Fuel price rise and declining Rupee put pressure on Modi govt


One could accuse Prime Minister Narendra Modi of various weaknesses but an unskilled use of public relations and fantastic ability to convey the correct optics is certainly not one of them. Till now, that is. The fall in the value of the rupee since the start of 2018 and the associated and exponential rise in fuel prices (albeit also linked with the global rise of crude oil prices) makes for very poor optics and even poorer politics. Even television channels notoriously partisan towards the ruling dispensation have started questioning the price at the pump, especially as prices at the pump in heavily taxed cities like Mumbai inch closer to Rs 90 per litre.

The fact is that the Modi Government was blessed in 2014 with low global crude oil and commodity prices and the Government used this to dramatically raise taxes and cesses on retail fuel prices. This was to curtail the burgeoning fiscal deficit thanks to the profligacy of the previous UPA administration as well as to to fund infrastructure projects as the private sector starved of funds from India’s broken banking system could not raise money for Modi’s ambitious infrastructure building program. But that was then, and this is now.

Global crude oil prices have moved upwards and as a result, prices at the pump have had to rise. At the same time, the value of the rupee has depreciated significantly as US President Donald Trump talks up a trade war and with global uncertainty surrounding issues such as Iran and Britain’s impending departure from the European Union. There are some good economic reasons for the fall of the rupee, and the rupee was slightly overvalued compared to the US Dollar anyway; there are enough economists around who will tell you that the rupee still has a little more to fall. Whatever the reasons for these events, however, they make for horrible optics and on the back of the Reserve Bank of India basically saying that demonetisation was an exercise in futility, this isn’t good news for Modi. It is highly unlikely that Modi himself has not realised this fact. But the question is whether he can do much about it.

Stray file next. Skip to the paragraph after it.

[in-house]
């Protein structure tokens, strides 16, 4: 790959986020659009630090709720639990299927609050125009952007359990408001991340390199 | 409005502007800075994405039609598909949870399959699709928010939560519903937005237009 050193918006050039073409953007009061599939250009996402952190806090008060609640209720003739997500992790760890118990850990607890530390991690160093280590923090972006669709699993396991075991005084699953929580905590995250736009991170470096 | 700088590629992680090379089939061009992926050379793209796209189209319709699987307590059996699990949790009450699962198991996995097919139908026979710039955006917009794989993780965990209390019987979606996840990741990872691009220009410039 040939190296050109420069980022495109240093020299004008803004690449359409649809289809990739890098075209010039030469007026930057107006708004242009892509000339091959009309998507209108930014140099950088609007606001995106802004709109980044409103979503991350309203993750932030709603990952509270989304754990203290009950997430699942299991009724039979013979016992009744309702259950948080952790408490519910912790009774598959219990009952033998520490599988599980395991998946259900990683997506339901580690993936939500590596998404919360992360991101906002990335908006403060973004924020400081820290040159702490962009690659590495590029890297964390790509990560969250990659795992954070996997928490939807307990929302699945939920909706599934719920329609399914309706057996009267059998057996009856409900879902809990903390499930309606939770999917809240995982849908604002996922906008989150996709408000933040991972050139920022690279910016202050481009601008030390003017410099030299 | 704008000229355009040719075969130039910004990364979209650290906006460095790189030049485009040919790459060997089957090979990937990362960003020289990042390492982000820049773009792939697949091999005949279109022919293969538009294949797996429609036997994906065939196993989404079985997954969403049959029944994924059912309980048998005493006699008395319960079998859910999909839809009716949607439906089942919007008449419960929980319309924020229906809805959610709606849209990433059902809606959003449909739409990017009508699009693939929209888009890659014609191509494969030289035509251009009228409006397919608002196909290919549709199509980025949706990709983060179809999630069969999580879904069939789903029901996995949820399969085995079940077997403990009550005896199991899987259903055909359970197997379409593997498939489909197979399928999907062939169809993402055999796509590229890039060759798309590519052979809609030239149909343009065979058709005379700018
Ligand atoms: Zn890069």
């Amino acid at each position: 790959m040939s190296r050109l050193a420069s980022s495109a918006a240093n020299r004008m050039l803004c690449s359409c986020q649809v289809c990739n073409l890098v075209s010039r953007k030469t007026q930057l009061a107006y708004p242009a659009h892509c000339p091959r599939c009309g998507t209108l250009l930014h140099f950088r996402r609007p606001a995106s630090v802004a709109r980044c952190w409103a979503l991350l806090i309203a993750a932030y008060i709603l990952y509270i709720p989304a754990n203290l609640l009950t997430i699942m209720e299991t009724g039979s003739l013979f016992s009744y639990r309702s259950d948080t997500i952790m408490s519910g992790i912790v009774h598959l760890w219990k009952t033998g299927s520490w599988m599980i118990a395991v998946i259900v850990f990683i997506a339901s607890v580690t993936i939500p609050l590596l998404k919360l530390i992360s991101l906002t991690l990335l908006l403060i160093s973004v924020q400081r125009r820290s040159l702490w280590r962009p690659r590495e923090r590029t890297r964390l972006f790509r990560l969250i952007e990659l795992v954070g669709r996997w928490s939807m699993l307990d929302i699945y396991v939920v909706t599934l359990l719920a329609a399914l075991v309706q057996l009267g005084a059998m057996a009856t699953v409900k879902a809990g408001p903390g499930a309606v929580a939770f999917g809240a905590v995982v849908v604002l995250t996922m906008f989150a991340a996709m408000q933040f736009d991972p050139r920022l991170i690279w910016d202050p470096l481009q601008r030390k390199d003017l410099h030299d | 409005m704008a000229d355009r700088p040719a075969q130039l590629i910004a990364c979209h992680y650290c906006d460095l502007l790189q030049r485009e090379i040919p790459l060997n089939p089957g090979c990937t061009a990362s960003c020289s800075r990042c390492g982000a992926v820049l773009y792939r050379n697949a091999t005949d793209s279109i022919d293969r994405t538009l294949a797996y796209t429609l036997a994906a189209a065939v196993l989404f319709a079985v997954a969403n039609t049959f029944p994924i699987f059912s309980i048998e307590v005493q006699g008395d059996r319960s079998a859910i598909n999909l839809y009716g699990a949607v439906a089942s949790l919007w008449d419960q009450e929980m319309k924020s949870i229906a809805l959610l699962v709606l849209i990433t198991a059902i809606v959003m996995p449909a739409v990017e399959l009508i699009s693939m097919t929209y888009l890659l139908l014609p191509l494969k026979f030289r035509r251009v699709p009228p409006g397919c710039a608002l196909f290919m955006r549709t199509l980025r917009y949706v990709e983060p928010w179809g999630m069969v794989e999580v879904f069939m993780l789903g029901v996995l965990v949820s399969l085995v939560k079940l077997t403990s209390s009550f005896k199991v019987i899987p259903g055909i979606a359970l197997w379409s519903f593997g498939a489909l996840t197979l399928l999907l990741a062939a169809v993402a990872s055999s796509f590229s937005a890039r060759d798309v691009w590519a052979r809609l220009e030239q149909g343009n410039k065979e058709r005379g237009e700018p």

For one, global crude prices are likely to stabilise at current levels, but prices at the pump could still rise further. So, reducing Central cesses and taxes is one way to keep price rises in check and while Opposition-ruled States unlikely to agree to bringing fuel under the Goods and Services Tax regime at least those ruled and/or controlled by the Bharatiya Janata Party could cut State taxes as well. However, with these fuel taxes sustaining social sops, especially ahead of an election year, it will be difficult. As for the rupee, Modi could urge the RBI to intervene to an extent but his best hope is that once the rupee finds its natural level the electorate forgets about it. Interestingly, higher fuel prices do have a positive effect as they drive the sale of more economical vehicles which is not such a bad thing especially as India has to keep to commitments made in the Paris Accord and eco-friendly vehicles are good for the environment. Won’t get the BJP any votes, though. THE PIONEER


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